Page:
Top Posts


Recent Comments

  • James Ives: 3D Dot Gamer Heroes is not voxel-based. read more
  • Soufiane KHIAT: I'm programmer in this project Thank if you like Walk The Line... If you have any question I can try to answer read more
  • kayin: 19 bucks does seem high, when you can get the similar, though less featured, Beatwave app for free. read more
  • Baines: I'm not fond of it at all. The mix of detailed textures and high resolution with low poly models and overall simple design is an read more
  • virtual golf: hi i read your blog . Your blog posts is very good . read more

About GameSetWatch is the game weblog and sister site of It is dedicated to collecting curious links and media for offbeat and oft-ignored games from consoles old and new, as well as from the digital download, iOS, and indie spaces.

Read More


The Bluffer's Guide To Xbox Games

November 24, 2006 12:12 PM |

- Another site that I took my eye off, re: excellent features, is Eurogamer, who seem to be doing a few more in-depth pieces in addition to their customarily feisty reviews, and a recent gem is 'The Bluffer's Guide to Xbox Cult Classics'.

Kristan Reed cannily notes in the intro: "'Cult Classic' is such a dirty term. People's association with them normally extends to something really obscure that a few beardy hardcore followers insist is the Best Thing Ever, but is usually a bit too quirky, too left-field and simply not accessible to the mainstream for very solid reasons. What it should mean is 'here's a bunch of stuff that didn't sell for one reason or another, but, trust us, it's really really good.'"

Looks like a lot of the obvious stuff is jammed into Page 1, but scrolling later on, it's nice to see kind words for Battle Engine Aquila: "A gloriously chaotic mech warfare game on the Xbox that limped onto the market in early 2003. Our Rob was a big supporter of this one, and still has nice things to say about it almost four years on, especially the bits about how well it renders scenes of massed battle."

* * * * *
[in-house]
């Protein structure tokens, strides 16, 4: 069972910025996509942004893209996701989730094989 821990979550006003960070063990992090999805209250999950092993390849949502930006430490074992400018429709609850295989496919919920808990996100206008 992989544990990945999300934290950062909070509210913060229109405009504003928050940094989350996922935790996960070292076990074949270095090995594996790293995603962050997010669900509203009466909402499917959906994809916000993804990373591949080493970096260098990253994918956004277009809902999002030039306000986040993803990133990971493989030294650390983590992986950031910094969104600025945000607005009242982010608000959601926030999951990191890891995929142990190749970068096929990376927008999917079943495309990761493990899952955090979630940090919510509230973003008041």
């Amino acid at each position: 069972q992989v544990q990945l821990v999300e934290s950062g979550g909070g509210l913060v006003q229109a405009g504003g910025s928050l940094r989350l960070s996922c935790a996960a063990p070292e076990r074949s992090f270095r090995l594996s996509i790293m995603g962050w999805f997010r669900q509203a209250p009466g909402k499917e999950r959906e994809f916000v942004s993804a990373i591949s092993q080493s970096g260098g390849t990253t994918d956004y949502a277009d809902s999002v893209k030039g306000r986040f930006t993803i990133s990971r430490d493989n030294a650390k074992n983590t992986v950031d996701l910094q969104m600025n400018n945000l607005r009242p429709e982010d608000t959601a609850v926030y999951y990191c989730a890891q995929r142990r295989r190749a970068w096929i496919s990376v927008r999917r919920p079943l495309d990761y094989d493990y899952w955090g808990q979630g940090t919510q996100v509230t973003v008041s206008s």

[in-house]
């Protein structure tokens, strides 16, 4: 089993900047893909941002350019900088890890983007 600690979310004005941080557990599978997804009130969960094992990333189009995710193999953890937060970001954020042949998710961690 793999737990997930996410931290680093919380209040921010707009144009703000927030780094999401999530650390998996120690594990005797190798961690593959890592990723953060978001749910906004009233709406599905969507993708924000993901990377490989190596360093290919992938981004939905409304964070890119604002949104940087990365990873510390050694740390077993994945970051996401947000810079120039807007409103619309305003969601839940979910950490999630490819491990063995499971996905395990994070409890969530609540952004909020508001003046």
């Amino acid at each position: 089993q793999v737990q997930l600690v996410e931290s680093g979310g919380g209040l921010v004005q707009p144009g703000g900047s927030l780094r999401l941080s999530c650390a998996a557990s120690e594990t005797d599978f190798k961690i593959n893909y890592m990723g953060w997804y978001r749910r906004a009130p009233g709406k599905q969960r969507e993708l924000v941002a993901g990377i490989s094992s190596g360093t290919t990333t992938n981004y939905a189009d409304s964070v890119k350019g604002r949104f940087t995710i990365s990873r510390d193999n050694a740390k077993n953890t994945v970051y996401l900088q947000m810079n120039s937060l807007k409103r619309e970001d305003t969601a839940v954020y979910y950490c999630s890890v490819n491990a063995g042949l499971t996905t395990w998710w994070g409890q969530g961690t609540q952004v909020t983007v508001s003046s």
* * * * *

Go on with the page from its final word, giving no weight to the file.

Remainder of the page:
Also - something I like about Eurogamer is that it feels like their editors are long-running and knowledgable enough to contextualize games. A lot of other game reviewing or commenting sometimes feels like it's checklisted against a null background, as opposed to a rich tapestry of titles with which comparisons can be made. Does anyone know what I'm going on about here? Oh well.

[Bonus link: our boy Rossignol has a Eurogamer-hosted account of his trip to Iceland to the 2006 EVE Online Fanfest, which "hosted five hundred gamers and at least half a dozen bored-looking girlfriends in a splendid Eve-draped convention centre." Sounds delightful!]

Darkwatch Halloween Costumes, Thank God!

October 13, 2006 1:15 AM |

darkwa.jpg Oh my, this is well worth repeating: "High Moon Studios, part of Sierra Entertainment, today announced an upcoming line of high quality costumes based on the hit Vampire-Western video game, Darkwatch."

Lucky us! "Designed and manufactured by California Costume Collections, Inc., the costume line features clothing and accessories recreating the horror themed Western era wardrobe worn by the game’s half-vampire gunslinger hero, Jericho Cross. Darkwatch is the first video game property licensed by California Costume Collections, a maker and distributor of high-end costumes and wardrobe accessories. Darkwatch costumes and accessories are available in adult and child sizes at major party retailers including Party City and Spencer Gifts." Here's a link to the costume in question, heh.

So says the press release (here's an online mirror): “Darkwatch is an original property with a rich universe that, as we have seen, instantly resonates with pop culture savants,” said Chris Ulm, chief design officer, High Moon Studios. “We love the fact that we can now let fans of the game reconnect with that universe by becoming Jericho Cross, as well as introduce a new audience to the unique look and feel that set it apart as a video game property. In a sense, everybody should feel good about the prospect of having thousands of Darkwatch agents roaming the streets on Halloween night.” Do people really care THAT much about Darkwatch? Sorry to ask it, High Moon, I like you!

Stubbs The Zombie, Meet... Operating Table!

August 12, 2006 9:59 AM | Now, we don't always reference sister site Gamasutra here, partly because we presume that you already read it (plug!), but yesterday's feature is totally worth mentioning - a postmortem of Wideload's Stubbs The Zombie from Bungie co-founder Alex Seropian.